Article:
Wendy’s

Products include: Dave’s Hot ‘n Juicy 1/4 lb. Single, Bacon Deluxe Single, Bacon Deluxe Double, Frosty
Contains aborted human fetuses? Possibly. Wendy’s has not responded to our request for comment at this time.

SOURCE

Cancer fear over cola colourings: Call to ban ingredient used in Coke and Pepsi

By Sean Poulter

An ingredient used in Coca-Cola and Pepsi is a cancer risk and should be banned, an influential lobby group has claimed.

The concerns relate to an artificial brown colouring agent that the researchers say could be causing thousands of cancers.

‘The caramel colouring used in Coca-Cola, Pepsi, and other foods is contaminated with two cancer-causing chemicals and should be banned,’ said the Center for Science in the Public Interest (CSPI), a health lobby group based in Washington, DC.

‘In contrast to the caramel one might make at home by melting sugar in a saucepan, the artificial brown colouring in colas and some other products is made by reacting sugars with ammonia and sulphites under high pressure and temperatures.

Chemical reactions result in the formation of two substances known as 2-MI and 4-MI which in government-conducted studies caused lung, liver, or thyroid cancer or leukemia in laboratory mice or rats.’

America’s National Toxicology Program says that there is ‘clear evidence’ that both 2-MI and 4-MI are animal carcinogens, and therefore likely to pose a risk to humans.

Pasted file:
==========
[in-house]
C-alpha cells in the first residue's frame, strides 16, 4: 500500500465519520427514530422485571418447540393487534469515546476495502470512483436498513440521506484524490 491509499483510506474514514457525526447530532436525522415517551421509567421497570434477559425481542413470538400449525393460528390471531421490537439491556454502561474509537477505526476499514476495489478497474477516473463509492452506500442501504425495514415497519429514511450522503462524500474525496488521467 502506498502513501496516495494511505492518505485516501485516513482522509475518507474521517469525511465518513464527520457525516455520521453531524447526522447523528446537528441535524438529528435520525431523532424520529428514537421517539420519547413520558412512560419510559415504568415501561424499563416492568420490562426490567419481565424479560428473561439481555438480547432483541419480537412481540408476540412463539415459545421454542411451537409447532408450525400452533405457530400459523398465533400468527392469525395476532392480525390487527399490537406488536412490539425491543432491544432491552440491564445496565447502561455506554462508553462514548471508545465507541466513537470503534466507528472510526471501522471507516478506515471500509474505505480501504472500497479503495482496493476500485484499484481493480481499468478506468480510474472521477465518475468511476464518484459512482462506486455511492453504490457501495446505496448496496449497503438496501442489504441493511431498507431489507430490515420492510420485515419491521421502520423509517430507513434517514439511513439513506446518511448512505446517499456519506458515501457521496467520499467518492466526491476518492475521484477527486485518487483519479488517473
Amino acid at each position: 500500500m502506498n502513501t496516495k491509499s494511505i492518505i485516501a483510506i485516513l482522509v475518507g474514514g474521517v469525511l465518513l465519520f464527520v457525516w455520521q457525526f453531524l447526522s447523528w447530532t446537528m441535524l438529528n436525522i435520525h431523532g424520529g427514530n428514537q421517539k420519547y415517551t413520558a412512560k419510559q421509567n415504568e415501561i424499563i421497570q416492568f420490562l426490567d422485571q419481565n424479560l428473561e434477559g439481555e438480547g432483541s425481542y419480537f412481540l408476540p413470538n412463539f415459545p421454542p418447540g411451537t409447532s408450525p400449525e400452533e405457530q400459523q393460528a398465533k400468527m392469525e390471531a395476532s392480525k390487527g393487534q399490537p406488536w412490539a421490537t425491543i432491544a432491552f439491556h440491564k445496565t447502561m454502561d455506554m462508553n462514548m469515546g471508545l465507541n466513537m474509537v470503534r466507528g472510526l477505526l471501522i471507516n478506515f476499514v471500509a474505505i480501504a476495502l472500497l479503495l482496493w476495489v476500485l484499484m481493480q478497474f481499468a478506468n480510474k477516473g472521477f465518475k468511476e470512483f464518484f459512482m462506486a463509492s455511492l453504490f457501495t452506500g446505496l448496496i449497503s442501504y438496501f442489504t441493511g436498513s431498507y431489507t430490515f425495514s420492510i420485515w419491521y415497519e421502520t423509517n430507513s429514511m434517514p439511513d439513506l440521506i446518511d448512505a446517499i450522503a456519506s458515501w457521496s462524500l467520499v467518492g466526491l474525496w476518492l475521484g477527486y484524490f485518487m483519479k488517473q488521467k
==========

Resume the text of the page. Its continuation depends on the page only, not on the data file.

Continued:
Researchers at the University of California, Davis, found significant levels of 4-MI in five brands of cola.

The executive director of the CSPI, Michael F Jacobson, has petitioned America’s food regulator, the Food & Drug Administration, to take action.He said: ‘Carcinogenic colourings have no place in the food supply, especially considering that their only function is a cosmetic one.’

Mr Jacobson said the name ‘caramel colouring’ does not accurately describe the additives, explaining: ‘It’s a concentrated dark brown mixture of chemicals that do not appear in nature.”

He added that while regular caramel could not be described as healthy, ‘at least it is not tainted with carcinogens’.

U.S. regulations distinguish between four types of caramel colouring, two of which are produced with ammonia and two without it. The CSPI wants the two made with ammonia to be banned and has received backing from five prominent cancer experts, including several who have worked at the National Toxicology Program.

The type used in colas and other dark soft drinks is known as Caramel IV, or ammonia sulphite process caramel. Caramel III, which is produced with ammonia but not sulphites, is sometimes used in beer, soy sauce, and other foods.

The CSPI admitted that any risk associated with consumption of the chemicals would be extremely small. It said the ten teaspoons of sugar found in a can of regular cola would be more of a health problem.

However, it argued the levels of 4-MI in the tested colas still may be causing thousands of cancers in the U.S. population alone.

Earlier this week, it was claimed that Coca-Cola’s secret recipe had been leaked. It was even suggested it might be possible to recreate the taste and look on the kitchen table.